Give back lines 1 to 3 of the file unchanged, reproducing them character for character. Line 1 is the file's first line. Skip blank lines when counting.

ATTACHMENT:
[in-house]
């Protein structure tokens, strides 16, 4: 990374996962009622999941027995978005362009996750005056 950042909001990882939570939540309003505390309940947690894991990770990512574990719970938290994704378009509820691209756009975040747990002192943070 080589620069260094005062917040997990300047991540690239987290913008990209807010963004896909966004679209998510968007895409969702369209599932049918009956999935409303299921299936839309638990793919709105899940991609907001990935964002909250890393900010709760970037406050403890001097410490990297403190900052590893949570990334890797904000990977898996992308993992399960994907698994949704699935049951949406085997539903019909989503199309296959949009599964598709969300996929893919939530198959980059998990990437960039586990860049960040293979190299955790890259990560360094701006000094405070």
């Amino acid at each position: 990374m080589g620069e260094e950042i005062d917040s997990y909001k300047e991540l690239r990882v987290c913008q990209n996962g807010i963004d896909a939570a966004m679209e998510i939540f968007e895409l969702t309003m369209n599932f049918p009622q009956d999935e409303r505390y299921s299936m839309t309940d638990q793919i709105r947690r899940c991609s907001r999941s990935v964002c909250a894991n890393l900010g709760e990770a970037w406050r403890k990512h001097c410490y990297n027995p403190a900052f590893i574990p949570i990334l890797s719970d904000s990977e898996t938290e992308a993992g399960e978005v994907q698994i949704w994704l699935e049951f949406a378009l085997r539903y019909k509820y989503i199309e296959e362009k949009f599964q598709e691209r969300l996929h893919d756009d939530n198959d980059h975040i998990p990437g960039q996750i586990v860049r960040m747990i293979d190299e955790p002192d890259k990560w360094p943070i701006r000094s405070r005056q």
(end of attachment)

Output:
[in-house]
């Protein structure tokens, strides 16, 4: 990374996962009622999941027995978005362009996750005056 950042909001990882939570939540309003505390309940947690894991990770990512574990719970938290994704378009509820691209756009975040747990002192943070 080589620069260094005062917040997990300047991540690239987290913008990209807010963004896909966004679209998510968007895409969702369209599932049918009956999935409303299921299936839309638990793919709105899940991609907001990935964002909250890393900010709760970037406050403890001097410490990297403190900052590893949570990334890797904000990977898996992308993992399960994907698994949704699935049951949406085997539903019909989503199309296959949009599964598709969300996929893919939530198959980059998990990437960039586990860049960040293979190299955790890259990560360094701006000094405070």
């Amino acid at each position: 990374m080589g620069e260094e950042i005062d917040s997990y909001k300047e991540l690239r990882v987290c913008q990209n996962g807010i963004d896909a939570a966004m679209e998510i939540f968007e895409l969702t309003m369209n599932f049918p009622q009956d999935e409303r505390y299921s299936m839309t309940d638990q793919i709105r947690r899940c991609s907001r999941s990935v964002c909250a894991n890393l900010g709760e990770a970037w406050r403890k990512h001097c410490y990297n027995p403190a900052f590893i574990p949570i990334l890797s719970d904000s990977e898996t938290e992308a993992g399960e978005v994907q698994i949704w994704l699935e049951f949406a378009l085997r539903y019909k509820y989503i199309e296959e362009k949009f599964q598709e691209r969300l996929h893919d756009d939530n198959d980059h975040i998990p990437g960039q996750i586990v860049r960040m747990i293979d190299e955790p002192d890259k990560w360094p943070i701006r000094s405070r005056q």